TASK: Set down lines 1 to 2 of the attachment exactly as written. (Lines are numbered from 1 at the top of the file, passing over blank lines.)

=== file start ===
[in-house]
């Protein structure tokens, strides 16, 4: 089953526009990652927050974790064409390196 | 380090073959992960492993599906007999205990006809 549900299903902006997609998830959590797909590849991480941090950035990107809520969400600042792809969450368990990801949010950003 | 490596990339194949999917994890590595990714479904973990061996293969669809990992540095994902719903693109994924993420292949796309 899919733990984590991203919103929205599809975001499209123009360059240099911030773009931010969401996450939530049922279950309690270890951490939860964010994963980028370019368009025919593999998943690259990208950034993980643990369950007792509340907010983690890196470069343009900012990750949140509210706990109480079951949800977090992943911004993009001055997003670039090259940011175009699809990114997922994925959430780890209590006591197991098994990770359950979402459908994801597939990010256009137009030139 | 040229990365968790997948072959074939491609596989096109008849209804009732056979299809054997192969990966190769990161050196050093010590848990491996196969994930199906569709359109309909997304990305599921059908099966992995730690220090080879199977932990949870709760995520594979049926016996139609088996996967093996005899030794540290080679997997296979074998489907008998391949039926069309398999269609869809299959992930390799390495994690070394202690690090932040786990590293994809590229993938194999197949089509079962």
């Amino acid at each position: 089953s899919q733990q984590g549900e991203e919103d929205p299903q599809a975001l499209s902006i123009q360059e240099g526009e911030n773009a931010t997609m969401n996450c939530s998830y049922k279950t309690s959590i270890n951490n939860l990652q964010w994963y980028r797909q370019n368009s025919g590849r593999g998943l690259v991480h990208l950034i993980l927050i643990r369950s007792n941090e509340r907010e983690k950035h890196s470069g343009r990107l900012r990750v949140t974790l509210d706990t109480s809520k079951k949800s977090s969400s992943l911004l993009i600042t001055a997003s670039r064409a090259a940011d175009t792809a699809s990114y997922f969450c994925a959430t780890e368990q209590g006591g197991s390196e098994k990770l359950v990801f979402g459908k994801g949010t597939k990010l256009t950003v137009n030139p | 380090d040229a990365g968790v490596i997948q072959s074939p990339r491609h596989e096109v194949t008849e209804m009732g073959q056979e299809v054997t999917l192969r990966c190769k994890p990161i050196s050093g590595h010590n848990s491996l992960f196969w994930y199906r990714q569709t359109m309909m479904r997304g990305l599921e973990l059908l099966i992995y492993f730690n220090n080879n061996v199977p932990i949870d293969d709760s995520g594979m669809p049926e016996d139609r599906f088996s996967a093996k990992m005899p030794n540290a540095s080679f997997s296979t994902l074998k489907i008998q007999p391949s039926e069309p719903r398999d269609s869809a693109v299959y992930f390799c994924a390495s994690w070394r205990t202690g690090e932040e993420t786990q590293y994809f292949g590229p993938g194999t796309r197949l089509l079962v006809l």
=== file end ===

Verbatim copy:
[in-house]
């Protein structure tokens, strides 16, 4: 089953526009990652927050974790064409390196 | 380090073959992960492993599906007999205990006809 549900299903902006997609998830959590797909590849991480941090950035990107809520969400600042792809969450368990990801949010950003 | 490596990339194949999917994890590595990714479904973990061996293969669809990992540095994902719903693109994924993420292949796309 899919733990984590991203919103929205599809975001499209123009360059240099911030773009931010969401996450939530049922279950309690270890951490939860964010994963980028370019368009025919593999998943690259990208950034993980643990369950007792509340907010983690890196470069343009900012990750949140509210706990109480079951949800977090992943911004993009001055997003670039090259940011175009699809990114997922994925959430780890209590006591197991098994990770359950979402459908994801597939990010256009137009030139 | 040229990365968790997948072959074939491609596989096109008849209804009732056979299809054997192969990966190769990161050196050093010590848990491996196969994930199906569709359109309909997304990305599921059908099966992995730690220090080879199977932990949870709760995520594979049926016996139609088996996967093996005899030794540290080679997997296979074998489907008998391949039926069309398999269609869809299959992930390799390495994690070394202690690090932040786990590293994809590229993938194999197949089509079962």